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'Fox News Watch,' June 19, 2010

This is a rush transcript from "Fox News Watch," June 19, 2010. This copy is may not be in its final form and may be updated.

JON SCOTT, HOST: On "Fox News Watch," the oil disaster continues to plague the Gulf. And as the situation grows more dire, the president tries to convince America and the media he's in control and fighting mad.

(BEGIN VIDEO CLIP)

PRESIDENT BARACK OBAMA: Make no mistake, we'll fight this spill with everything we've got for as long as it takes.

(END VIDEO CLIP)

SCOTT: Did his prime time performance sway the press?

(BEGIN VIDEO CLIP)

REPORTER: Mr. Hayward, do you know what the constructs are?

Do you believe BP failed in its obligations?

(END VIDEO CLIP)

SCOTT: The media's oil spill villain, BP Chief Tony Hayward, gets pummeled by Congress, the president and the press. Can he say anything to make things better?

(BEGIN VIDEO CLIP)

TONY HAYWARD, CEO, BP: I simply was not involved in the decision- making process.

(END VIDEO CLIP)

SCOTT: Alvin Greene shocks Democrats in South Carolina, winning their prized primary. How did the mainstream media miss this guy?

A teen sailor took off on a round-the-world adventure. The media yawned. But then her tour took a dangerous twist and so did the media's interest. Did it come too late?

And a tug-of-war breaks out over which reporter will get Helen's front-and-center seat in the White House briefing room.

On the panel this week, writer and Fox News contributor, Judy Miller; Fox Washington Managing Editor, Bill Sammon; Jim Pinkerton, fellow, New America Foundation; and Newsday columnist, Ellis Henican.

I'm Jon Scott. "Fox News Watch" is on right now.

(BEGIN VIDEO CLIP)

OBAMA: We've directed BP to mobilize additional equipment and technology. And in the coming weeks and days, these efforts should capture up to 90 percent of the oil leaking out of the well. This is until the company finishes drilling a relief well later in the summer that is expected to stop the leak completely.

(END VIDEO CLIP)

SCOTT: President Obama making his first Oval Office address since taking office, trying to convince the nation he's on top of the situation and in control.

The next day, Mr. Obama met with BP CEO Tony Hayward after weeks of pressure from the press to do so.

I want to go over, Bill, some of the media reaction to Mr. Obama's speech. "Running on empty," says Mother Jones Magazine; "O-bomb-a, O-B-O-M-B-A," from the Philadelphia Daily News. And from Salon.com, "Just words: Obama's Oval Office speech fizzles.” And even at MSNBC, the thrill up the leg is gone, it seems.

BILL SAMMON, FOX WASHINGTON MANAGING EDITOR: Chris Matthews said he would, "barf" if Obama mentioned one more time that his energy secretary, who's working on this problem, has a Nobel Prize. That's even wearing a little thin.

I think the takeaway, Jon, is that this is finally the point where both the left and the right now agree that Obama has had a lackluster performance, to say the least, when it comes to responding to this oil spill. And I think there's this growing realization that Obama just isn't going to have a bull-horn moment. Remember, that bull-horn moment when President Bush stood in the rubble three days after 9/11, said, “I can hear you.” It electrified the nation. His ratings, approval ratings went to 90 percent. Obama's are less than half that now, and they're falling, because people feel that he's helpless to stop this thing.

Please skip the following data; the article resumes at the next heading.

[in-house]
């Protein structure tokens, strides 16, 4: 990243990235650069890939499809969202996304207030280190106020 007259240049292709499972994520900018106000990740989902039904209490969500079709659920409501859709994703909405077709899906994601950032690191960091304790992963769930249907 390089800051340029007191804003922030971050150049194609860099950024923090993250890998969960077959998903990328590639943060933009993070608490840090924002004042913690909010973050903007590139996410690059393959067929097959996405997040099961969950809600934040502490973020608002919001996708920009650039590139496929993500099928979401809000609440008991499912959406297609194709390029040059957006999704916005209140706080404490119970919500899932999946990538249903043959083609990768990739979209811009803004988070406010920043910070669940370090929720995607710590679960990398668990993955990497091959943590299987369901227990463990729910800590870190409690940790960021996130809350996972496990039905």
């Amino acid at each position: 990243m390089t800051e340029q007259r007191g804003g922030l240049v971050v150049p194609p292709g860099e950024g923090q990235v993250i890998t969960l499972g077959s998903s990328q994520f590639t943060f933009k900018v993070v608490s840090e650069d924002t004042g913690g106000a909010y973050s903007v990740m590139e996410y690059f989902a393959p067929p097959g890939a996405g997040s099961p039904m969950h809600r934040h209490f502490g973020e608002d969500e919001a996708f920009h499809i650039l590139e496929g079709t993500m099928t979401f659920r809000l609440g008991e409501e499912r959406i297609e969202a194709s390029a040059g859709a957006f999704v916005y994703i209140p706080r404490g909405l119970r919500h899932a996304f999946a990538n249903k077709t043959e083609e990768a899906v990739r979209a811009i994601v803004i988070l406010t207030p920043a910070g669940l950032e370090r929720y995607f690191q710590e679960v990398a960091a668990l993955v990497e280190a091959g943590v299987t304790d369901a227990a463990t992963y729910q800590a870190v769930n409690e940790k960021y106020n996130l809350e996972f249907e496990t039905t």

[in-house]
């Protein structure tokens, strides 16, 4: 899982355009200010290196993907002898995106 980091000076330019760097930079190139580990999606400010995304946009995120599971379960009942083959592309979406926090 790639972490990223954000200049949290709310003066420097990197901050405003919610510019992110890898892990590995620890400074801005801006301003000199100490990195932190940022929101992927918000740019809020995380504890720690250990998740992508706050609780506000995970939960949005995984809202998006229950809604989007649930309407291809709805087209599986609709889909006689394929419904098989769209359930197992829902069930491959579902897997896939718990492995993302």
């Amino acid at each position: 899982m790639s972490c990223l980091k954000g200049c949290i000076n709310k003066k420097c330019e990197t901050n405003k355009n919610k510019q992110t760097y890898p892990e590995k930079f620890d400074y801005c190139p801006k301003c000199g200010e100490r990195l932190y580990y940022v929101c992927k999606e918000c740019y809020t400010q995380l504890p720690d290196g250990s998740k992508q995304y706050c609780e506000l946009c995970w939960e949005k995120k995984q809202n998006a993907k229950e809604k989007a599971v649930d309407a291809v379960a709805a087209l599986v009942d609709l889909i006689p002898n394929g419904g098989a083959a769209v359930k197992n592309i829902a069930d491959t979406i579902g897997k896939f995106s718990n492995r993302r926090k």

SCOTT: Let's get your take on that, Ellis. You're from the Gulf Coast. Do you agree?

ELLIS HENICAN, COLUMNIST, NEWSDAY: That is right. I mean, he is helpless to stop it. You have to count on BP. The bad news for Obama is that the tone has been lackluster, including in the speech. The good news is that, when we feel frustrated with him, there are far worse things from other players. You've got a Republican congressman apologizing to the head of BP. You've got the company saying another series of stupid stuff. So the good news from the White House point of view is let the others keep talking.

SCOTT: There was another moment this week where the president invoked 9/11 to compare to the gulf oil spill. He said, to Politico, "In the same way that our view of our vulnerabilities and our foreign policy was shaped profoundly by 9/11, I think this disaster is going to shape how we think about the environment and energy for many years to come."

Did the media buy into that comparison?

JUDY MILLER, WRITER & FOX NEWS CONTRIBUTOR: No, I think many, many commentators, Jon, were extremely critical of Mr. Obama for wrapping himself in full-metal jacket, for using those military metaphors in order to look tough. It didn't fly. It didn't play well. No one is convinced.

SCOTT: Is that what you get, Jim, when you hire a 27-year-old speech writer, chief speech writer?

(LAUGHTER)

JIM PINKERTON, FELLOW, NEW AMERICA FOUNDATION: A 27-year-old speech writer who has had several YouTube early moments, if anyone is curious, about him, what he thinks of Hillary Clinton or playing beer pong with his friends. Yes, there is — there's much to be said for having Ted Sorenson or Arthur Schlesinger as opposed to this kid writing speeches.

What was most interesting to me about all — and speaking of the speech, was what Dan Froomkin, of the Huffington Post said — who is a fan of Obama — as is the entire Huffington Post, and said, the most depressing thing about this speech, to him, was that Obamans really believed internally that it would change everything. They called it an inflection point. They said it would change everything. And, in fact, as Froomkin said, it didn't change a thing.